Pop culture obsessives writing for the pop culture obsessed.

BattleTruck (1982)

Director: Harley Cokeliss

Also known as: Warlords Of The 21st Century, Destructors

Tagline: “After the oil war, out of the rubble of the cities comes… BattleTruck.”


Plot: It’s the 21st century, and life has taken a turn for the worse. The Oil Wars have made a mess of the globe. Radiation is a problem, as it tends to be after Oil Wars. The land outside major cities remains a lawless zone, yet the cities—which are under martial law—presumably suck even more, since no character in BattleTruck expresses any desire to live there. So who rules the wasteland? An opening news-report narration helpfully supplies that information before BattleTruck has even begun, by referencing a group “led by the army colonel Jacob Straker” and concluding “his mobile reign of terror will continue for some time.”

But you can’t have a reign of terror without a secret weapon. And that’s where the BattleTruck comes in. Perhaps assuming that audiences who show up for something called BattleTruck want to see a BattleTruck, director Harley Cokeliss isn’t shy about dispensing BattleTruck action. Within the first three minutes, the film features BattleTruck smashing into and destroying a vacant gas station…

…then expanding the aforementioned mobile reign of terror of Colonel Straker (James Wainwright) by robbing a horse-drawn pickup truck carrying some diesel fuel.


Straker is a self-styled philosopher, fond of dispensing bits of wisdom like “Wars are not won by men with political ambition, my friend. There’s too much lipstick and not enough napalm.” He’s also unfailingly polite and unfailingly murderous. Those who run into him live only so long as they remain useful in acquiring oil, as the men on the horse-drawn pickup quickly discover. (Both Straker’s victims have New Zealand accents, which makes sense, as the film was shot there, but it’s never explained in the context of the movie. At times, it feels like a movie in which a handful of Americans battle for the hearts and minds of the Kiwis whose land they’ve invaded.) But Straker’s murderous ways have consequences. Asked to commit one of the murders, his daughter Corlie (Annie McEnroe, familiar from Wall Street and Howling II: Your Sister Is A Werewolf) demurs, then runs away.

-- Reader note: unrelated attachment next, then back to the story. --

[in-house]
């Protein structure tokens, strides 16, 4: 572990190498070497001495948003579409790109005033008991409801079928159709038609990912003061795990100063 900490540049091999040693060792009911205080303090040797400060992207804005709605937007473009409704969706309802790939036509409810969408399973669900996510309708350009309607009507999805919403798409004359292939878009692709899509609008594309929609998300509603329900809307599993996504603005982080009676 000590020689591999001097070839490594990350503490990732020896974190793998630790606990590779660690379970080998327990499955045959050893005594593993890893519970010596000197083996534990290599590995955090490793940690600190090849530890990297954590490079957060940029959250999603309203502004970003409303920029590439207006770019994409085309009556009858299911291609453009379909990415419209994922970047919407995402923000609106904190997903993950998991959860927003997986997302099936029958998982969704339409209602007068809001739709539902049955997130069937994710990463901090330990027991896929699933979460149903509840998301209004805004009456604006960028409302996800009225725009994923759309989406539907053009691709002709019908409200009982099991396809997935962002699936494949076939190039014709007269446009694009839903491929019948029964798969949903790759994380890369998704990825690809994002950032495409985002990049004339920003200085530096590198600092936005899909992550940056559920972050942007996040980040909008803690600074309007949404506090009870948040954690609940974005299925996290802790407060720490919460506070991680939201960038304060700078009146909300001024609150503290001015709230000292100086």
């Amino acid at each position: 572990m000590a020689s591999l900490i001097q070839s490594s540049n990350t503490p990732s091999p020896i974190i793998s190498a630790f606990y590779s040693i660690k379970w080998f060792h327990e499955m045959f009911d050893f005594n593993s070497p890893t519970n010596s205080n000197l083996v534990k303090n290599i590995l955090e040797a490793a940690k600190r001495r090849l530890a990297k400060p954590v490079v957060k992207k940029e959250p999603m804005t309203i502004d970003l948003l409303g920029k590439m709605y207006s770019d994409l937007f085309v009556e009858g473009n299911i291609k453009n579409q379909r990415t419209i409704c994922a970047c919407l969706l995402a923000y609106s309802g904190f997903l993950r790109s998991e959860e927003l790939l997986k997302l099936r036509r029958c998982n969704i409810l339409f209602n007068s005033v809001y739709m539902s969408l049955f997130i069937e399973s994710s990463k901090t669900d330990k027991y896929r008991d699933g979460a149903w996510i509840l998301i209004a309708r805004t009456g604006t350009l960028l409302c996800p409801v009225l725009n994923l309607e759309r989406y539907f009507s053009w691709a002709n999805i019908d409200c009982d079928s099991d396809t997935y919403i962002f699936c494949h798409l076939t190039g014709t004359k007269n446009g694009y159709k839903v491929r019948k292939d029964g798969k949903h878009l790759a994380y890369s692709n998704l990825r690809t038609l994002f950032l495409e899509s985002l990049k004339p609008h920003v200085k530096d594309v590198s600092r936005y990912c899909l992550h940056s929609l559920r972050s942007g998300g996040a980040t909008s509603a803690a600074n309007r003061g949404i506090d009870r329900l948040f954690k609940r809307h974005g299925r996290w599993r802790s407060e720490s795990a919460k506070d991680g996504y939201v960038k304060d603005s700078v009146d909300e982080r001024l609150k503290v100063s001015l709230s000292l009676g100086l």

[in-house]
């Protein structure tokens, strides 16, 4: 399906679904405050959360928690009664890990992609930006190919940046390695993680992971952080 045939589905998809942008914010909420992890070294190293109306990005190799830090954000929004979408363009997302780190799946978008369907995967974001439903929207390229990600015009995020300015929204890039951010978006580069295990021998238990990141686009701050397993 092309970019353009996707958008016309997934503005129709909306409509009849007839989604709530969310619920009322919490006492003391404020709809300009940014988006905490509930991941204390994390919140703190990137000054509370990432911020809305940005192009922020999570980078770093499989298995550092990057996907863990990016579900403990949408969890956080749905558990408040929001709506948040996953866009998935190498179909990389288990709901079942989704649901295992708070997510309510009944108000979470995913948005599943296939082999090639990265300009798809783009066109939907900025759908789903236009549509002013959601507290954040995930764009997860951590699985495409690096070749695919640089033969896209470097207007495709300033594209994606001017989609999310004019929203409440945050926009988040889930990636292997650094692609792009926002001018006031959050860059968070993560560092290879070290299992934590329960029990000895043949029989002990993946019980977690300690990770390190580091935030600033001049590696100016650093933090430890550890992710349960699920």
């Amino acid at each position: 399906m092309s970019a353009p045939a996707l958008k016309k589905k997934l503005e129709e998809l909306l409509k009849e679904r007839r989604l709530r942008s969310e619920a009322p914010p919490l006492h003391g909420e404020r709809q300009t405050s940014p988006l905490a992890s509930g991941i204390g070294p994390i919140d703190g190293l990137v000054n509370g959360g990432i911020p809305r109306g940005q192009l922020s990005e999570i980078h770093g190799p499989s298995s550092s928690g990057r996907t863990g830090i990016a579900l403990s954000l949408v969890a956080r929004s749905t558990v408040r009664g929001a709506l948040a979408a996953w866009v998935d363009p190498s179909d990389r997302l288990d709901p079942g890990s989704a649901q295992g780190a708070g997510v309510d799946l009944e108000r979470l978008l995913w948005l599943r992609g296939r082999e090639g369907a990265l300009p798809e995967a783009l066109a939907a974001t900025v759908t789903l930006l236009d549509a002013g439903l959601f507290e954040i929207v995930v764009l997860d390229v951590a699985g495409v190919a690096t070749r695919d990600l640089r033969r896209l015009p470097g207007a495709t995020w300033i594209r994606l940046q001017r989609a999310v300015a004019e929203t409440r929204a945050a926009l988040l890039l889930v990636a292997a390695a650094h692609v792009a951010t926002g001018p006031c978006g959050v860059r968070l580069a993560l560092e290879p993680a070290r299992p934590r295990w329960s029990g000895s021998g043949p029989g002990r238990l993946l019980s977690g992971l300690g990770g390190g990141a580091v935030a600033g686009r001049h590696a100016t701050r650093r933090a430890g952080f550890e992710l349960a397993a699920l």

Soon, some of her father’s men terrorize her, attempting to lasso her and bring her back. But they don’t reckon on encountering Hunter (Michael Beck, a star of The Warriors and Xanadu), a mysterious, motorcycle-riding loner who rescues her from their clutches. Hunter then takes her to his solar-powered retreat before dumping her at Clearwater, a democratic commune whose ranks include a peppy handyman named Rusty (John Ratzenberger), who happily tells her “There’s plenty to eat… if you like turnips!”


Corlie feels right at home, but her presence attracts the attention of the BattleTruck horde. And that’s the wrong kind of attention for a turnip-loving, peaceful folk to draw.


Key scenes: You’ve already seen that BattleTruck is good at smashing into things. But did you know it’s also good for sneaking up on people?


Late in the film, Hunter has to take on BattleTruck vehículo-a-vehículo. Unfortunately, the best Rusty can create is a hybrid of a truck and a VW Beetle that looks far less cool than BattleTruck, no matter how insistent the score playing beneath it.


Can easily be distinguished by: The BattleTruck is a good tip-off that you’re watching BattleTruck.

Sign that it was made in 1982: The fate of civilization is stupidly tied to oil, a finite resource. Ha ha ha! Stupid ’80s people.


Timeless message: The hippies will always win, so long as they never lose their ability to customize vehicles and stash weapons.

Memorable quotes: “Good morning. My name is Colonel Straker. And I have come to free you from this anarchy and chaos.”


Available on DVD as a double feature with Deathsport from Shout! Factory.

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